Loughborough University's Dr James King (second left) contributed to the report.

Cost-of-living crisis shown to be negatively impacting the nation’s health and wellbeing

The nation’s physical and mental health is being significantly impacted by the cost-of-living crisis, according to a new report commissioned by Nuffield Health.

Launched in the Houses of Parliament at a roundtable meeting hosted by Kim Leadbeater (MP for Batley & Spen), with contributions by Dr James King, Senior Lecturer in Exercise Physiology, School of Sport, Health, Exercise Sciences,  ‘The State of the Nation’s Health and Wellbeing in 2023’ report has found that: 

  • Almost two in three people (63%) believed the cost of living crisis is negatively affecting the nation’s physical and mental health
  • Over one in three people (35%) reported that their physical health had deteriorated in the last year
  • Nearly one in four people (23%) rated their mental health as poor, while one in three reported that their mental health has got worse over the last year.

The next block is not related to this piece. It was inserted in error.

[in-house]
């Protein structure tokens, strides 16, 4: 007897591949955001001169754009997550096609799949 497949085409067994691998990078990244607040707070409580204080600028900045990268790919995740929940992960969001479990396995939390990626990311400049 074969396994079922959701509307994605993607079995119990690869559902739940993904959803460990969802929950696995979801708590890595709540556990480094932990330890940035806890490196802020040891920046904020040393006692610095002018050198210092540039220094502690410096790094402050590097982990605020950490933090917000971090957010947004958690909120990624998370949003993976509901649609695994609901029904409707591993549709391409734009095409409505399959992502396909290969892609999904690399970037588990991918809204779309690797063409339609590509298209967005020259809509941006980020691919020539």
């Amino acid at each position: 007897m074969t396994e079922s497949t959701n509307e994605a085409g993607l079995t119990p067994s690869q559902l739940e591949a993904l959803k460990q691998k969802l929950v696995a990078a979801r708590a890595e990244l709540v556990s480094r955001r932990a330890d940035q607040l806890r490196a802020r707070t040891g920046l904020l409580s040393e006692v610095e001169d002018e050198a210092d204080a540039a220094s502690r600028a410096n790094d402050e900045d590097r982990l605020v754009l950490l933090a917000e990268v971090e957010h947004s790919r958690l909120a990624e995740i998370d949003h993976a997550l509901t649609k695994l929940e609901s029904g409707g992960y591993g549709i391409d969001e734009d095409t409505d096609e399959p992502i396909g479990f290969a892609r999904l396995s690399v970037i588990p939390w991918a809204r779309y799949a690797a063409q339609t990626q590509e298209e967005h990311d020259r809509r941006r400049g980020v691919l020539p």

• Almost one in three people (32%) said that exercise improves their mental health, with over a quarter (27%) saying that exercise lifts their mood and helps them feel less anxious or depressed.
  • 76% of people do not reach the NHS recommendation of 150 minutes of moderate physical activity per week
  • Almost two thirds of those aged between 25–34 stated that cost was a barrier to exercise, compared to under two in five of those aged over 55.

Following the publication of the report, Dr King said: “I hope that this report raises awareness of the impact that the cost-of-living crisis is having on people's physical and mental health, and to encourage people in positions of influence to think about how they can implement policies to try and alleviate the impact that it is having.

“We have got decades of high-quality data telling us that if you're regularly physically active, you're health is going to be better across your lifespan. The evidence is clear. But the problem is that the majority of people in society are not active enough to benefit their health.

“You can educate people about its importance, but if circumstances around them – such as the cost-of-living crisis – mean that they haven't got the money, facilities, or access to opportunities, then people can't actually engage in physical activity.”

To read the report in full, visit the Nuffield Health website.